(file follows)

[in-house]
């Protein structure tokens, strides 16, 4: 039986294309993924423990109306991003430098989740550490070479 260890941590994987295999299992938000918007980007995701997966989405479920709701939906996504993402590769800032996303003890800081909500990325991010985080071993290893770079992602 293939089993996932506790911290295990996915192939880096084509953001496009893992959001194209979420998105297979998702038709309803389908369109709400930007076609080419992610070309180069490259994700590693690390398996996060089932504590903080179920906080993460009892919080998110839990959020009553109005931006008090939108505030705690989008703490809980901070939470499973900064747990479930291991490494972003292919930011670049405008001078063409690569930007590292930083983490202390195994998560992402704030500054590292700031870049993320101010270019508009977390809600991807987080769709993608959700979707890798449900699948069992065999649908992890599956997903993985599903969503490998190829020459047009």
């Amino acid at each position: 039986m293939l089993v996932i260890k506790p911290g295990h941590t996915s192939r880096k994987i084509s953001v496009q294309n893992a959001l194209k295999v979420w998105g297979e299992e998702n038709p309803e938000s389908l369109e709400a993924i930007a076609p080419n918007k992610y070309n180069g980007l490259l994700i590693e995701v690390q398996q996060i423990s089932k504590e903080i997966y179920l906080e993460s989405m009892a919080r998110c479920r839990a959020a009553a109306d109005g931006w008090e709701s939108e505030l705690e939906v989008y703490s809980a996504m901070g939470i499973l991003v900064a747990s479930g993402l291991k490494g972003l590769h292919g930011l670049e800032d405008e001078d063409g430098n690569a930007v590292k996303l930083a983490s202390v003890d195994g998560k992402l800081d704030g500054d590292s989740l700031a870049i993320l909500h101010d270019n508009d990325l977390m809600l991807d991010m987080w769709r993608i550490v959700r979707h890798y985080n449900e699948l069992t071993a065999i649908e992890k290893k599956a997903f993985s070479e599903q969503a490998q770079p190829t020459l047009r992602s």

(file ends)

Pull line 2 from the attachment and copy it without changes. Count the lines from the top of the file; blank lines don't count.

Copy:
């Protein structure tokens, strides 16, 4: 039986294309993924423990109306991003430098989740550490070479 260890941590994987295999299992938000918007980007995701997966989405479920709701939906996504993402590769800032996303003890800081909500990325991010985080071993290893770079992602 293939089993996932506790911290295990996915192939880096084509953001496009893992959001194209979420998105297979998702038709309803389908369109709400930007076609080419992610070309180069490259994700590693690390398996996060089932504590903080179920906080993460009892919080998110839990959020009553109005931006008090939108505030705690989008703490809980901070939470499973900064747990479930291991490494972003292919930011670049405008001078063409690569930007590292930083983490202390195994998560992402704030500054590292700031870049993320101010270019508009977390809600991807987080769709993608959700979707890798449900699948069992065999649908992890599956997903993985599903969503490998190829020459047009």